The sculpture “Muse” by Wäinö Aaltonen continues to draw the attention of customers sitting inside the restaurant Kappeli at the market end of the Esplanade Park. At the adjacent table the customers wonder how many muses once sat at Kappeli inspiring the likes of the poet Eino Leino, the artist Akseli Gallen-Kallela and the composer Jean Sibelius. Leino’s muse was the female writer L. Onerva, who challenged conventions in the late 1800s by actually going to Kappeli unaccompanied.
A popular hangout among poets, artists and writers in the late 19th and early 20th centuries, Kappeli got its start in 1840 when the confectioner Johan Daniel Jerngren had a sales booth erected on the site that looked like a chapel. The name stuck when the architect Hampus Dahlström later designed a restaurant at the same location. Kappeli’s fame as a second home for artists was honoured by moving the sculpture “Muse” out of the corner and into the centre of the room and by hanging Albert Edelfelt’s painting of Gambrinus, inventor of beer, for the kitchen staff to admire.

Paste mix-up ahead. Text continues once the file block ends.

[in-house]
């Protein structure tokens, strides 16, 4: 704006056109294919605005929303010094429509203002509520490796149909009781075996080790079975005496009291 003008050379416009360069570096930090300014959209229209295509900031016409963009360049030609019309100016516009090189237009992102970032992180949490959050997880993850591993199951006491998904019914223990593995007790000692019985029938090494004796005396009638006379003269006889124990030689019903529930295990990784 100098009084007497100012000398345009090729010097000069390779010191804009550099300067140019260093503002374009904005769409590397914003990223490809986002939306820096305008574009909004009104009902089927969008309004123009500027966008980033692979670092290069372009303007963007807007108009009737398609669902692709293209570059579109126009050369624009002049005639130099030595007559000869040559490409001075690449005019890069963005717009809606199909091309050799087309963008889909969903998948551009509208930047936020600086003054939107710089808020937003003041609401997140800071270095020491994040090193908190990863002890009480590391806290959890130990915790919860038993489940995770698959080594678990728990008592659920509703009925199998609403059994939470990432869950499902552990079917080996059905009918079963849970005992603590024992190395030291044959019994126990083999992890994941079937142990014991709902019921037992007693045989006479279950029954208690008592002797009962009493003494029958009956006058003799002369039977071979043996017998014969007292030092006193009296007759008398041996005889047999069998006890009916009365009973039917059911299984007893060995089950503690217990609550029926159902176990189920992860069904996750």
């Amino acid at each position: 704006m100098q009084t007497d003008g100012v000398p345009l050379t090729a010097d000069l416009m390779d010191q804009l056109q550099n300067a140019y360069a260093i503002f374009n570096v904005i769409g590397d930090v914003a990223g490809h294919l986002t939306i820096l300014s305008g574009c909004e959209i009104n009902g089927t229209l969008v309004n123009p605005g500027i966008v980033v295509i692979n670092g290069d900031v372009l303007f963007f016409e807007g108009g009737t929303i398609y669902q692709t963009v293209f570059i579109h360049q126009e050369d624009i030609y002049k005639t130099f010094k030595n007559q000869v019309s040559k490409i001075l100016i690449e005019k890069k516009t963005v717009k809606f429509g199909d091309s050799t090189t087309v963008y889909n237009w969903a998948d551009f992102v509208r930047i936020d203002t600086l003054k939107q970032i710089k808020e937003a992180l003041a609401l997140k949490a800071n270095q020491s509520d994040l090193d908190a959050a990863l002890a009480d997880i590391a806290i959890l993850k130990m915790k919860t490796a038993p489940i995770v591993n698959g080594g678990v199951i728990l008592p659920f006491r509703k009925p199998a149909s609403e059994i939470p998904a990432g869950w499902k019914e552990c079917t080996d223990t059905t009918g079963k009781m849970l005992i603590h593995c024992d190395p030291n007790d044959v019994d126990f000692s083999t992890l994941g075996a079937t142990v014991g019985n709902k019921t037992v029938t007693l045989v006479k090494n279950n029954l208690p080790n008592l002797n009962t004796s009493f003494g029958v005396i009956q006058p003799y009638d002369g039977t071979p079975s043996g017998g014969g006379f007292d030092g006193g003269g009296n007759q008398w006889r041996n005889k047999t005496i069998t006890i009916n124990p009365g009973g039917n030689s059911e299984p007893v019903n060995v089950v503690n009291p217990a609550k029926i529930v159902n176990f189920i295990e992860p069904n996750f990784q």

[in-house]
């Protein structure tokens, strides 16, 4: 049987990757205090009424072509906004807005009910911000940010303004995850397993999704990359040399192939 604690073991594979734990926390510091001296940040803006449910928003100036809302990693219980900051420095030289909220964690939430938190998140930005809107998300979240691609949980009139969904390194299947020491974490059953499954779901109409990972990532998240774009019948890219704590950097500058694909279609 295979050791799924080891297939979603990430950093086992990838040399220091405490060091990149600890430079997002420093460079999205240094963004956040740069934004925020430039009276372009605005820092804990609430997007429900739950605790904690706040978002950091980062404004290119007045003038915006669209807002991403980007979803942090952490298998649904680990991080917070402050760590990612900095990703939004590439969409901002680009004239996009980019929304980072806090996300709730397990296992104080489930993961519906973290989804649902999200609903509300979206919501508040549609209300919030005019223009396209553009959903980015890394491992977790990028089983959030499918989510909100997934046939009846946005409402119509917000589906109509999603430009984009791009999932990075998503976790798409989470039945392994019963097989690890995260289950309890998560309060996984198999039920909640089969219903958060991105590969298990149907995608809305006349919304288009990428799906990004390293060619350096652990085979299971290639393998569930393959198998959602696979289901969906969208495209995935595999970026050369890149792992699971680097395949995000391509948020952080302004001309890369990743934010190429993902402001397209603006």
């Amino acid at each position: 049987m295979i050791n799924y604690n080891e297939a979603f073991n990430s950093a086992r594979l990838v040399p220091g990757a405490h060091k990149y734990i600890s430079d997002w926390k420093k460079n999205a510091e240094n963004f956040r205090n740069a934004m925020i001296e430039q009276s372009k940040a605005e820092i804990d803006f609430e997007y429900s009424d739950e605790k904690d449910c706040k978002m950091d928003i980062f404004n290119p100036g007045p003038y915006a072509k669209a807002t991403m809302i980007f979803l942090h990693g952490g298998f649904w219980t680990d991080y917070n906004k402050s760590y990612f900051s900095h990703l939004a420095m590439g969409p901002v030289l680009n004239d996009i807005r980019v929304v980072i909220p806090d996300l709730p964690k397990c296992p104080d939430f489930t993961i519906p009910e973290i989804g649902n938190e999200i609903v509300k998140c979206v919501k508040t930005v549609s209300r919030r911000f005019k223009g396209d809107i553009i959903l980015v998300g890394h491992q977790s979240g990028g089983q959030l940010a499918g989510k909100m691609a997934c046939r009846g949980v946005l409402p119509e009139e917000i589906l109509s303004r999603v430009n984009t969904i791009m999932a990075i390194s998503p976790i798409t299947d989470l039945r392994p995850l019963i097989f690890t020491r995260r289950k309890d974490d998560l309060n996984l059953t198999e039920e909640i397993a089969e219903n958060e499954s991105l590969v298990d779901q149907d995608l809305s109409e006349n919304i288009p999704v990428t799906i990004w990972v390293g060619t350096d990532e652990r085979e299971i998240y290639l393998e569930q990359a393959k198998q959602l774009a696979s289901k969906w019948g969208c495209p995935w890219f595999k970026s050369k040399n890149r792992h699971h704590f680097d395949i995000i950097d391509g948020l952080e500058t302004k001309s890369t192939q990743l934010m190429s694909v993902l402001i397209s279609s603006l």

These days Kappeli entertains customers with live music, its artist menus honour Leino, Onerva and Sibelius, and the interior décor is light and timeless. An emancipated local woman can sit in Kappeli by herself whenever she likes and explain the details behind the glass pavilions to the tourists at the adjacent table – they were designed by Bruno F. Granholm and installed in 1891. The building was renovated only after the cooperative Elanto began renting Kappeli in 1976. Today, Kappeli is the place that is open 365 days a year.